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Carroll's Talking Saints win Grand Sweepstakes at speech and debate tournament

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Talking Saints

Carroll College’s speech and debate team the Talking Saints talked themselves to the top at the Mahaffey Memorial Tournament on Nov. 11-13.

Carroll College’s speech and debate team the Talking Saints talked themselves to the top at the Mahaffey Memorial Tournament on Nov. 11-13.

Winning more than 40 awards, Carroll College’s Talking Saints defeated 47 colleges and universities from 17 states to win Grand Sweepstakes at the tournament hosted online by Linfield College of McMinnville, Oregon. Twenty individual Carroll team members won awards.

“Frankly, I was surprised, even shocked,” said coach Brent Northup. “We had worked hard, but we have a young team so I figured we needed to be patient. But the team decided there was no reason to wait, I guess.”

The Mahaffey is one of the nation’s oldest tournaments, dating back to 1930. This year’s 92nd edition was one of the largest in Mahaffey history.

Leading the Saints was sophomore Anna Brown of Olympia, Washington, who won seven awards across four genres, earning her special Marshall Award recognition for overall achievement. Carroll swept the BP debate awards, winning first and second in open, and winning second, third and fourth in junior. Eleven Carroll debaters won speaker awards.

Carroll’s 10 first-year students, six of whom had no high school debate experience, have received awards this semester. The team welcomes students with no previous experience.

“We recruit compassion and work ethic, not speech experience,” said Northup. “We have high school basketball stars, pre-med majors and a skier who spent weekends on a ski rescue team – and all of them are shining. Anna Brown was a basketball player. And senior Roisin O’Neill who won debate with Vinny Gallardo, was a lacrosse player. Seeing people go from scared newcomers to champions is pretty special.”

Carroll first-place winners included senior Hellie Badaruddin of Missoula, who was named best speaker and finished second in debate with junior partner June LePage of Lewistown, who won junior impromptu. Sophomore Spencer McDonald of Missoula won junior After Dinner Speaking. First-year student Olivia Smith of Bozeman won novice prose.

The first-year debate team of Paxton Shepperd of Rigby, Idaho, and Charlie Said of Seattle completed a stellar first semester by finishing second in junior debate. In three tournaments they finished second twice, and won the tournament in Calgary.

Joining Shepperd and Said in finals were Catherine Dudley of Indiana and her partner Jack Garvin of Spokane, Washington, plus Mary Knight of Denver and partner Lola Baerlocher of Uniontown, Washington.

“Paxton and Charlie were winners in high school. Charlie won a national championship and Paxton was third,” Northup said. “Sometimes top high school debaters have trouble adapting to a new form of debate, but both have accepted coaching gratefully.”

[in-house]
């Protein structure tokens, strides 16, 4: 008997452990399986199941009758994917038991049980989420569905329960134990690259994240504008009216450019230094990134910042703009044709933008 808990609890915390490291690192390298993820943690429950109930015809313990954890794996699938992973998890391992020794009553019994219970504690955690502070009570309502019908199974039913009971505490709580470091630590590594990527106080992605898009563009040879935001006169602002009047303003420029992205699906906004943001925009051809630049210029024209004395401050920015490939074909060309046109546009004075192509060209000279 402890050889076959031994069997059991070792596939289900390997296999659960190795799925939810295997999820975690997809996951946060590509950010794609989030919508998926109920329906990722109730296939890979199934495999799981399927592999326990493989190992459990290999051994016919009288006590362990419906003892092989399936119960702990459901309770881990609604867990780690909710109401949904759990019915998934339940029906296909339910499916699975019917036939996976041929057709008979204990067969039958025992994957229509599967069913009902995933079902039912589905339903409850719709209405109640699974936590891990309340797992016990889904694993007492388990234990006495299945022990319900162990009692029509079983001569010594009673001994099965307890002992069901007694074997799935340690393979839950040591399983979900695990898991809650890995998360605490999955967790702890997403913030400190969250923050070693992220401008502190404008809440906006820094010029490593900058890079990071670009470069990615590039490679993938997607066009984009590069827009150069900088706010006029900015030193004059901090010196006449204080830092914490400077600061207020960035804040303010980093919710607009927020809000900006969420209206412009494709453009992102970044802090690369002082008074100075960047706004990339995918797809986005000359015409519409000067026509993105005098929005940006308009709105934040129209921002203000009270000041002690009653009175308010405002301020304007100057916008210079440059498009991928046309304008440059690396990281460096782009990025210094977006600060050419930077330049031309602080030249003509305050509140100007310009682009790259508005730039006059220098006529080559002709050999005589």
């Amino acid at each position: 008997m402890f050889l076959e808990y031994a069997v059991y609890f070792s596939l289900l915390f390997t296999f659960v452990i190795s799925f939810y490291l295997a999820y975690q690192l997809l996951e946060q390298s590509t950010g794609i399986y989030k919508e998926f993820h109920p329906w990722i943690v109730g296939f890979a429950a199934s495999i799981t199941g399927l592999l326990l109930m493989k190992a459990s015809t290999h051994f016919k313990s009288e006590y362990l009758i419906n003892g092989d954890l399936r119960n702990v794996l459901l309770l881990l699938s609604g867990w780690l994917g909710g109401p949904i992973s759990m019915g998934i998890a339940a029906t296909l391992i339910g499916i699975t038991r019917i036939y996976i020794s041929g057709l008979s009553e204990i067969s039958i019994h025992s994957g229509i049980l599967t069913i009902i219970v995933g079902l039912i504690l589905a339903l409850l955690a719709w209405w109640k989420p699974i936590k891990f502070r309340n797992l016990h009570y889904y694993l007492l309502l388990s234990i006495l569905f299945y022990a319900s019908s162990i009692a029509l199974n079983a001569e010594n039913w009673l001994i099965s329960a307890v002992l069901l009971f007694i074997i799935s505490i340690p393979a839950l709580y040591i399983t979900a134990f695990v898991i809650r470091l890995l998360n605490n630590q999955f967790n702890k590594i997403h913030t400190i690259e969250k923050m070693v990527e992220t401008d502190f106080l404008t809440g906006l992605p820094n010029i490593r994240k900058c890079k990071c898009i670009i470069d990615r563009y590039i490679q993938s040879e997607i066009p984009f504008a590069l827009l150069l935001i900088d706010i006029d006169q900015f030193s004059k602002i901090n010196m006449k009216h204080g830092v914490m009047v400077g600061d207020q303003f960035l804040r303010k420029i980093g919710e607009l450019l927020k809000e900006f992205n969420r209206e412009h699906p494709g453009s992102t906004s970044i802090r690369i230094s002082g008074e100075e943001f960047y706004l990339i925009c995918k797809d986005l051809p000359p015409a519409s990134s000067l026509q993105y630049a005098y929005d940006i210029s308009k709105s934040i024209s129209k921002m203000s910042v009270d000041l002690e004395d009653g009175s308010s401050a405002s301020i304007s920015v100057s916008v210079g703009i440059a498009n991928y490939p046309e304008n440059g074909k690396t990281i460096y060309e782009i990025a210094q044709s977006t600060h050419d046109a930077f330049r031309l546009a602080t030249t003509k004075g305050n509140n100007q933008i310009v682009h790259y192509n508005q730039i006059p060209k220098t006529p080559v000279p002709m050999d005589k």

Competing online meant all 30 Carroll competitors were spread out across campus — in library study rooms, science classrooms and even in dorm rooms. The whole team gathered in the squad room to watch the awards online.

“Watching awards together felt more like a celebration than anything I’ve seen since my first year,” said senior president Roisin O’Neill. “When somebody was announced for an award, the entire room cheered to make sure they felt celebrated.”

The team sought each other out between rounds for support.

“Every team member debating in our little corner of St. Charles rushed to our room after a particularly tough round — to laugh, to cry, to commiserate,” said sophomore Katie Payne of Helena. “All before hugging, straightening our blazers and rushing off to hear the next motion. It is these little touchpoints of real connection that get us through the online format.”

Baerlocher, a high school basketball player from a rural town of 409, joined the Talking Saints because she wanted to be part of a team in college. She and her partner Mary Knight of Denver reached finals of junior debate. Baerlocher also placed second in novice impromptu speaking.

“It was fun to try out individual events and just settle into our groove,” said Baerlocher. “My debate partner and I were able to really mesh and combine our styles in a way that brought us a lot more confidence and enriched our debating.”

First-year student Olivia Smith threw her arms in the air when she was announced as winning novice prose, and her friends swarmed to hug and congratulate her.

“That was a great moment and being with the team made it all the more sweeter,” said Smith. “I am so thankful to be a part of an amazing group of people. They are all truly my family.”

The win put the Talking Saints in position to earn their 33rd consecutive regional title, which will be awarded at Lower Columbia College in Longview, Washington, on Jan. 29.

“Certainly a good start,” said Northup. “But we need to finish strong.”

Megan Michelotti can be reached at


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